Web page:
Thursday:  AM – 10 miles at 7min/mile pace

Friday: AM – (road session) 4 x 2 miles @ 4.38/mile pace with 3 min recovery
PM – 5 miles easy

Saturday: AM – 10 miles easy

Sunday: AM – 18 miles at 6.45/mile pace

Total mileage: 99 miles

FR: Staying on the topic training, what is your favourite and least favourite sessions?

LT: I do love cruising around the track at a decent pace, so getting 20x400m in always great. Although I’m definitely becoming more of a road runner.

I am not a fan of the 3x3mile session, but unfortunately, this is a staple in my half marathon training. When I am in Mammoth Lakes we do this session on a sandy road, half downhill and half uphill at 4500ft, it is not pretty.

FR: What is your nutrition like?

LT: Diet is definitely an area of my training that is slowly but surely getting better, anyone that knows me will not hesitate to say it is far from perfect though.

‘My favourite food’ would be a pretty extensive list and probably considered blasphemous to the distance diehards. Let’s go with a good Chinese chicken chow mein though, hard to beat that.

FR: What is your favourite bit of kit?

LT: As I am currently completely unsponsored I’m hesitant to be giving plugs away. However, as I don’t expect a Bose sponsorship anytime soon I’m going to go with there quiet comfortable headphones.

Absolutely my best friend when grinding out hundreds of miles alone in Glasgow.

FR: How was your time in the US collegiate system?

LT: I graduated from The University of Tulsa in June 2017 and I enjoyed a successful two-year stint there.

I do think the time there elevated me from a pretty decent runner to actually believing that I could compete with the best.

In terms of the lifestyle, it was pretty perfect for me. I was a postgrad student and so only had night classes, meaning that I essentially lived the life of a pro athlete; training in the morning and afternoon and being able to sleep a lot in between.

FR: Between college and training now in the US, what is your favourite place to race there?

LT: Definitely Eugene, Oregon. I made the NCAA national outdoor 10,000m final both years that was at Tulsa.

Getting to run at Hayward Field was fantastic and the atmosphere that place produces is incredible.

FR: Aside from Barcelona, what has been your best ever race?

LT: Probably the Montferland 15k in December 2017. Having just come down from altitude in Mammoth Lakes I absolutely bombed the Euro XC trials in Liverpool, which was the main aim for the season.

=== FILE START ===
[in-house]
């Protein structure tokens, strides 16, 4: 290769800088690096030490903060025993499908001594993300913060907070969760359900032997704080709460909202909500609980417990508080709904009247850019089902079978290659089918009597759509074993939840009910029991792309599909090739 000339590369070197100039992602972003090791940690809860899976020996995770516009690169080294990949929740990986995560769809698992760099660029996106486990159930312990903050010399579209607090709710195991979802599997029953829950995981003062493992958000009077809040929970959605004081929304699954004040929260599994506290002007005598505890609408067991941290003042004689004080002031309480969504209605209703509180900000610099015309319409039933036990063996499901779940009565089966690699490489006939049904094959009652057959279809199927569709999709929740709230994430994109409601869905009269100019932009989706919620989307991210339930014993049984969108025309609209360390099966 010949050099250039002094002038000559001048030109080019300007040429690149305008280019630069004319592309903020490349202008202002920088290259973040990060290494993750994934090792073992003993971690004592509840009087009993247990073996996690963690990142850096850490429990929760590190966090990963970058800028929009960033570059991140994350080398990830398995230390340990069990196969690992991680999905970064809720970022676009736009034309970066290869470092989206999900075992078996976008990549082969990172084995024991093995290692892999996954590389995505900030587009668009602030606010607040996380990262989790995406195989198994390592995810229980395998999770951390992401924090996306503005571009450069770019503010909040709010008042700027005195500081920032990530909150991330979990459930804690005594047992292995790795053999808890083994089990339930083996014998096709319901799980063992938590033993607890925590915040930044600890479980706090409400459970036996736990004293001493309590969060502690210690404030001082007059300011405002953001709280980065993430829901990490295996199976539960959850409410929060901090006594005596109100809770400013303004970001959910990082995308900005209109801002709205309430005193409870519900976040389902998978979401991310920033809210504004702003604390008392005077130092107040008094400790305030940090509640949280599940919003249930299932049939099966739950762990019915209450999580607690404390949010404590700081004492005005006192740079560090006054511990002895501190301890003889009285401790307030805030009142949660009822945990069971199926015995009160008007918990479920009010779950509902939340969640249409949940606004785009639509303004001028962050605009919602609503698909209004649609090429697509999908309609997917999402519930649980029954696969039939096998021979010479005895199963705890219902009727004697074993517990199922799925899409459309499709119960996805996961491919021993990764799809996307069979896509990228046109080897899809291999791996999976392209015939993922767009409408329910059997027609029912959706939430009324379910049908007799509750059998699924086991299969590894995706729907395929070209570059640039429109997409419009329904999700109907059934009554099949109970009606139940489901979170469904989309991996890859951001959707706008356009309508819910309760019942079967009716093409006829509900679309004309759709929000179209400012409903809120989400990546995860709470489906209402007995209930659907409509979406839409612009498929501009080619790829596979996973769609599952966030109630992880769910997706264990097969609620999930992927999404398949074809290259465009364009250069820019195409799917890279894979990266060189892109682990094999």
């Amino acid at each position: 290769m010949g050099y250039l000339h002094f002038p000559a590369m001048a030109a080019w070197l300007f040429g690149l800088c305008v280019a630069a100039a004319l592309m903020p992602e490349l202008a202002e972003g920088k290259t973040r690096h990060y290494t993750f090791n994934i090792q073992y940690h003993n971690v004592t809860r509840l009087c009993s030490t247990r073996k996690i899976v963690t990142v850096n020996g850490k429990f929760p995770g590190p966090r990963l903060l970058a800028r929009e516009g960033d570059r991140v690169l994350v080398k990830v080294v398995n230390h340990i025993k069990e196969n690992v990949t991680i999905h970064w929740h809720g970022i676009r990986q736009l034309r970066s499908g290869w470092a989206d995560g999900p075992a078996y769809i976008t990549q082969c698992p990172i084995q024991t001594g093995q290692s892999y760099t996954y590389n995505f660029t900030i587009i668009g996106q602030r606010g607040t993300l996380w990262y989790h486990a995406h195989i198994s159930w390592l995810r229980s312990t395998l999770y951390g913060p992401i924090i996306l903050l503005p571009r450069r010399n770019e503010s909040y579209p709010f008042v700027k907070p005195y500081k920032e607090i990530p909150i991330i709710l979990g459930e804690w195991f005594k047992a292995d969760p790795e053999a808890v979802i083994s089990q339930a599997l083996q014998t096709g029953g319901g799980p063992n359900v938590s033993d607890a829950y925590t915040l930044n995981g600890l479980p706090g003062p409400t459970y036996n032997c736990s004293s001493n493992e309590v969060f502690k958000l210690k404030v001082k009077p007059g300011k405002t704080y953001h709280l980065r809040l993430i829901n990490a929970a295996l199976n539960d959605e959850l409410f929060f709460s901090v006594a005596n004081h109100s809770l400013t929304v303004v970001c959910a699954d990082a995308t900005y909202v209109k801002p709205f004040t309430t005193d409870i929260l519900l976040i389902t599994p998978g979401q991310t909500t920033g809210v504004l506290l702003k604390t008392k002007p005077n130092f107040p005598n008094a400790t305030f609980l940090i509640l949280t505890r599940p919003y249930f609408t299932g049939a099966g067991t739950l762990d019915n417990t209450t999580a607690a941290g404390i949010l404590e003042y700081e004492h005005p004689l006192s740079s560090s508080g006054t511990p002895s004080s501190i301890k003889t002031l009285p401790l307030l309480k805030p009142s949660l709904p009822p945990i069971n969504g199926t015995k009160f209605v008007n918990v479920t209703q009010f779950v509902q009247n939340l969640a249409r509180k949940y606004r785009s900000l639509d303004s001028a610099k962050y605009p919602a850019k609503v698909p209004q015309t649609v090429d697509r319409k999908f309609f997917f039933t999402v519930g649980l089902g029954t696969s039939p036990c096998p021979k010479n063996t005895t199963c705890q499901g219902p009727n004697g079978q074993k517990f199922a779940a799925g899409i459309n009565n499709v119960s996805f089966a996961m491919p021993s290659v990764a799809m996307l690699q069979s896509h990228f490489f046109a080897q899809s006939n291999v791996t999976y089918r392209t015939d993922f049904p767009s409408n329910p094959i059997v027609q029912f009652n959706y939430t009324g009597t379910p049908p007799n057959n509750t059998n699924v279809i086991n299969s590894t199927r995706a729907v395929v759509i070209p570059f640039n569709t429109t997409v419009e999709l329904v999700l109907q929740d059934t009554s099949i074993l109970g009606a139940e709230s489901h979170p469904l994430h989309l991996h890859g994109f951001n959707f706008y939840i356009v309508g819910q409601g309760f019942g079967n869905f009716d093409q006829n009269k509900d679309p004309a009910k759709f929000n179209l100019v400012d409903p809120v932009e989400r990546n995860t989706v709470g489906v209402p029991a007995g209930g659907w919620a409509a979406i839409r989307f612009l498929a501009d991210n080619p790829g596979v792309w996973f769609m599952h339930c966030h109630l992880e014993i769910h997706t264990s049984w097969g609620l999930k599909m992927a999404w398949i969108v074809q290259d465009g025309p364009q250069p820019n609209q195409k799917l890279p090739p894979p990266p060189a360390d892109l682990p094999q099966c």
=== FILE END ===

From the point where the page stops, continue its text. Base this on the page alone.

Straight back to the grind, I was in a full mileage week, but on the Thursday I got accepted into the high-quality 15k and flew out the following morning.

It felt incredible throughout that race, pushing a world-class field through 10k just before losing contact the last couple of miles.

FR: After your recent success at 13.1 miles, would you consider that your new distance?

LT: The 10,000m on the track is probably still my favourite distance. I don’t think I have got anywhere near my potential in that event, but I still love it, especially in a championship race.

There is something about the build-up of tension throughout the initial 23 or 24 laps that just gives me such a buzz, then you release it all in a crazy last lap burn up, that is honestly quite fun.

FR: After the World Half Marathon Championships, what’s on your radar this year and beyond?

LT: After Valencia, I will probably aim to spend the summer making my track times more representative of my ability.

I currently don’t have one track event that I can say I’m proud of and hopefully that will all change this summer. I really want to compete at the Highgate track 10k, it looks like some buzz. It has really taken off the past few years, however, I have been in the US and unable to compete.

I don’t think it will fit my schedule this year either, but I haven’t ruled it out completely yet!

Bigger picture I definitely don’t set goals. I don’t set time goals for races, never mind career goals. In fact, I barely plan a few months down the line.

It might be an unorthodox approach and perhaps that’s because training and racing up until now have been based alongside a job. I just like taking things one week at a time, you never know what is around the corner in this sport and you have to try and appreciate every race.

FR: Do you look up to any runners?

LT: I’m not really a huge running fan at the elite end of things. I like keeping track of the performances of people within my club team and folk from Tulsa, but apart from that I probably won’t notice any groundbreaking performances unless I come across it on social media.

That all said, Callum’s [Hawkins] last few years have been incredible and impossible not to notice.

Knowing that the majority of his training is also done solo has shown me there isn’t a secret, it consistency and determination.

FR: To finish tell us something interesting about yourself people don’t know?

LT: I played the trumpet all the way through primary and high school. I honestly used to hate it but now wish I’d stuck to it.